Adrian has, in his own words, ‘cut a very long story short’, but I am sure that we would all like to hear the uncut version. As an encouragement, below I have posted edited summaries of Wikipedia’s descriptions of the Boat Races of 1951 and 1952 – two very different races for Adrian and Oxford.

1951: ‘Anti-climax following disaster’

The Boat Race Crews of 1951, the 97th Race.

According to Wiki, in 1951:

(There was) a strong wind blowing against the tide, creating ‘sizeable waves’. Oxford had already taken on board a considerable amount of water from their row to the stake boats…. The Light Blues took an early lead and appeared to be coping with the conditions better than Oxford, and were over a length ahead by the time they passed London Rowing Club. The Dark Blues shipped more water until they became entirely submerged, and were rescued by spectators on the Oxford launch… 

Oxford go under shortly into the first attempt at the 1951 Boat Race.

Since the umpire declared a ‘no row’ and because the reason for the sinking was deemed to be ‘equipment failure before the end of the Fulham Wall’, it was agreed that a re-row be arranged (for two days later)…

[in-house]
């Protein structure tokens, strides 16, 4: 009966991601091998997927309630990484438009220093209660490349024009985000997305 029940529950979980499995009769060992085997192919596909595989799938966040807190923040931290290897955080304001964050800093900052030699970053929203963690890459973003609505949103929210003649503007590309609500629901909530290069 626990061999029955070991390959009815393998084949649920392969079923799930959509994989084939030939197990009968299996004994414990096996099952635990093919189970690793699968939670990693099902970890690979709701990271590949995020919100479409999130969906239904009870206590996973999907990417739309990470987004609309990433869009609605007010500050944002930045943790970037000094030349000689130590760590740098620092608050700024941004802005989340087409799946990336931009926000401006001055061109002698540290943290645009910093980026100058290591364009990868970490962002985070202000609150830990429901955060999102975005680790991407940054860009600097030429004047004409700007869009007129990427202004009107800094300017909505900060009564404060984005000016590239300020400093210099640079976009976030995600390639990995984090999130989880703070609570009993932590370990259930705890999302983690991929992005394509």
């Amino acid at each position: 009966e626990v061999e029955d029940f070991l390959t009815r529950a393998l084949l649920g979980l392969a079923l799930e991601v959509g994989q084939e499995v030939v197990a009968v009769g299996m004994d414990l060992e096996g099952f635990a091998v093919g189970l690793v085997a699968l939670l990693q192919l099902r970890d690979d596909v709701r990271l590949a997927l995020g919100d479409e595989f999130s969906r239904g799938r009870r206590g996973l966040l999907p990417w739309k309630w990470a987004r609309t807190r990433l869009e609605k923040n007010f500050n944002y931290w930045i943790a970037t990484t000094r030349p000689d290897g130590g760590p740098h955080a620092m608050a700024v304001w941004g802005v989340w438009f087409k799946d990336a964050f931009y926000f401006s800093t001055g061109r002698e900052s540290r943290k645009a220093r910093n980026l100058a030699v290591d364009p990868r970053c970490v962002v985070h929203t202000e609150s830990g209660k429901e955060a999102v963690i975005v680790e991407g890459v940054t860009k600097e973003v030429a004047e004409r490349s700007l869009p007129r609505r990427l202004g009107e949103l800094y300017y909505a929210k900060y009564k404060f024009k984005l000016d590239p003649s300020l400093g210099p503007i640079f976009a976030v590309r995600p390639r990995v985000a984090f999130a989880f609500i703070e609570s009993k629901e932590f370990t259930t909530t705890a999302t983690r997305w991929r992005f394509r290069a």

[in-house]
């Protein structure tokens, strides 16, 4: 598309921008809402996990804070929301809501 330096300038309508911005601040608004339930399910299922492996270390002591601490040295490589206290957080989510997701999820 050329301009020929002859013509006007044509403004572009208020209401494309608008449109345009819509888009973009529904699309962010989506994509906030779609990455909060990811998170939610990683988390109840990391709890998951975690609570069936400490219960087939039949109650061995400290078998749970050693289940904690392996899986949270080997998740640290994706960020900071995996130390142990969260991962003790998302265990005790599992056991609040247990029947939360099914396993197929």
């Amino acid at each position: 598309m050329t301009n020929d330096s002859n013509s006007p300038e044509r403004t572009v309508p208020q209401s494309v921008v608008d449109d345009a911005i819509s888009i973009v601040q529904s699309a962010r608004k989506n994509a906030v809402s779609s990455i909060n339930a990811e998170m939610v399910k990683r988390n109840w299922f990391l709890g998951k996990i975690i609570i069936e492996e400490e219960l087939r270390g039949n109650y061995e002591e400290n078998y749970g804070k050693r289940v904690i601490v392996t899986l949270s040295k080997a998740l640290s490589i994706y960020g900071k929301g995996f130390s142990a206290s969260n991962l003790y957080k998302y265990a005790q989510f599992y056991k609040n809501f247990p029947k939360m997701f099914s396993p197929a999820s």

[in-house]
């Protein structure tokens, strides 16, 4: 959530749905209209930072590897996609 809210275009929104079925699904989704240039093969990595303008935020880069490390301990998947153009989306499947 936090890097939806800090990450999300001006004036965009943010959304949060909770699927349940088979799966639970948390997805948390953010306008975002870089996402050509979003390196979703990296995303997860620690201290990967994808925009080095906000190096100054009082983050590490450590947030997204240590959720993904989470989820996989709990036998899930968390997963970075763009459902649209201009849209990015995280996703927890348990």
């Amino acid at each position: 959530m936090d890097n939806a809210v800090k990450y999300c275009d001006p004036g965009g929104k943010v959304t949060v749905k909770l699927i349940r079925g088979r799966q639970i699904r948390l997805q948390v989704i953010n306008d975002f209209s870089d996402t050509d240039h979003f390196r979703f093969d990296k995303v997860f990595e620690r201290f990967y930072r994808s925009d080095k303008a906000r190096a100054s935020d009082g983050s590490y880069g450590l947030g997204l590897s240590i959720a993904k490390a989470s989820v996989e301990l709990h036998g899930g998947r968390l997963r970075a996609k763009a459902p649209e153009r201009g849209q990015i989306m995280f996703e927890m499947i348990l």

(In the re-row, the) Light Blues were clear by the end of Fulham Wall…. passing the Mile Post more than two lengths clear, and Harrods three lengths up… (By) the time Cambridge passed below Hammersmith Bridge, they were four and a half lengths clear and seven ahead by Chiswick Steps…. By Barnes Bridge, the lead was 11 lengths.

A magazine’s view of the 1951 Race.

Cambridge won by a margin of 12 lengths in a time of 20 minutes 50 seconds, securing their fifth consecutive victory. It was the largest winning margin since the 1900 race and the slowest winning time since 1947… The rowing correspondent of ‘The Manchester Guardian’ suggested that ‘the 1951 race, with anti-climax following disaster, is best forgotten as quickly as may be.’

Below is newsreel film of 1951 from British Pathe. The re-row (the final race) is shown first. At 1 minute 24 seconds, the film suddenly cuts to the first (abandoned) race.

1952: ‘One of the most exciting races ever rowed’

The Boat Race Crews of 1952, the 98th Race.

Wiki’s full piece on the 1952 Race is here.